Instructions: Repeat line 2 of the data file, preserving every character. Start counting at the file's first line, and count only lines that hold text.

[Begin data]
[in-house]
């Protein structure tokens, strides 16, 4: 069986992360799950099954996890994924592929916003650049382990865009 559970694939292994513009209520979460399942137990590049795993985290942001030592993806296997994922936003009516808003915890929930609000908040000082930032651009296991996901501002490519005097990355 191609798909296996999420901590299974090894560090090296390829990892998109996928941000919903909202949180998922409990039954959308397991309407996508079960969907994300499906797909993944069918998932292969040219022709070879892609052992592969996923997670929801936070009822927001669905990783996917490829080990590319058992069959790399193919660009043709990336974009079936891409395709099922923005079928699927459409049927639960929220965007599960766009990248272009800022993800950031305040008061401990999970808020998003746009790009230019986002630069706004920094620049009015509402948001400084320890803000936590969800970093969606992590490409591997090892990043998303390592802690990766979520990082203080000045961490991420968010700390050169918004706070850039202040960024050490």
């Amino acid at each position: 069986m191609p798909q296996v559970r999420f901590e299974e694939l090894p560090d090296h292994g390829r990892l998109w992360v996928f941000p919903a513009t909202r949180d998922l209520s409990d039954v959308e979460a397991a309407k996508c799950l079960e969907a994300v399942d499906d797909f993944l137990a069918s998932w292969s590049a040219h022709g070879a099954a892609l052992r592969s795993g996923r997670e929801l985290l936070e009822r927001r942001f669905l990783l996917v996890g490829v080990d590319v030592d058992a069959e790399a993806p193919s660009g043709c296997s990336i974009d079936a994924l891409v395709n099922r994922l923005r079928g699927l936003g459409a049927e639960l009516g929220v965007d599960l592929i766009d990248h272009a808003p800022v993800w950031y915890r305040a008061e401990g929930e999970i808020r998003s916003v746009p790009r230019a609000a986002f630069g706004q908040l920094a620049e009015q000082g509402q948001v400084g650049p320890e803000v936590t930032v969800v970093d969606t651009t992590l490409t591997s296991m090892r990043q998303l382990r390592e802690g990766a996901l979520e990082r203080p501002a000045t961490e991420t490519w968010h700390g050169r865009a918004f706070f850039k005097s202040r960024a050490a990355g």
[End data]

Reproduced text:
């Protein structure tokens, strides 16, 4: 069986992360799950099954996890994924592929916003650049382990865009 559970694939292994513009209520979460399942137990590049795993985290942001030592993806296997994922936003009516808003915890929930609000908040000082930032651009296991996901501002490519005097990355 191609798909296996999420901590299974090894560090090296390829990892998109996928941000919903909202949180998922409990039954959308397991309407996508079960969907994300499906797909993944069918998932292969040219022709070879892609052992592969996923997670929801936070009822927001669905990783996917490829080990590319058992069959790399193919660009043709990336974009079936891409395709099922923005079928699927459409049927639960929220965007599960766009990248272009800022993800950031305040008061401990999970808020998003746009790009230019986002630069706004920094620049009015509402948001400084320890803000936590969800970093969606992590490409591997090892990043998303390592802690990766979520990082203080000045961490991420968010700390050169918004706070850039202040960024050490």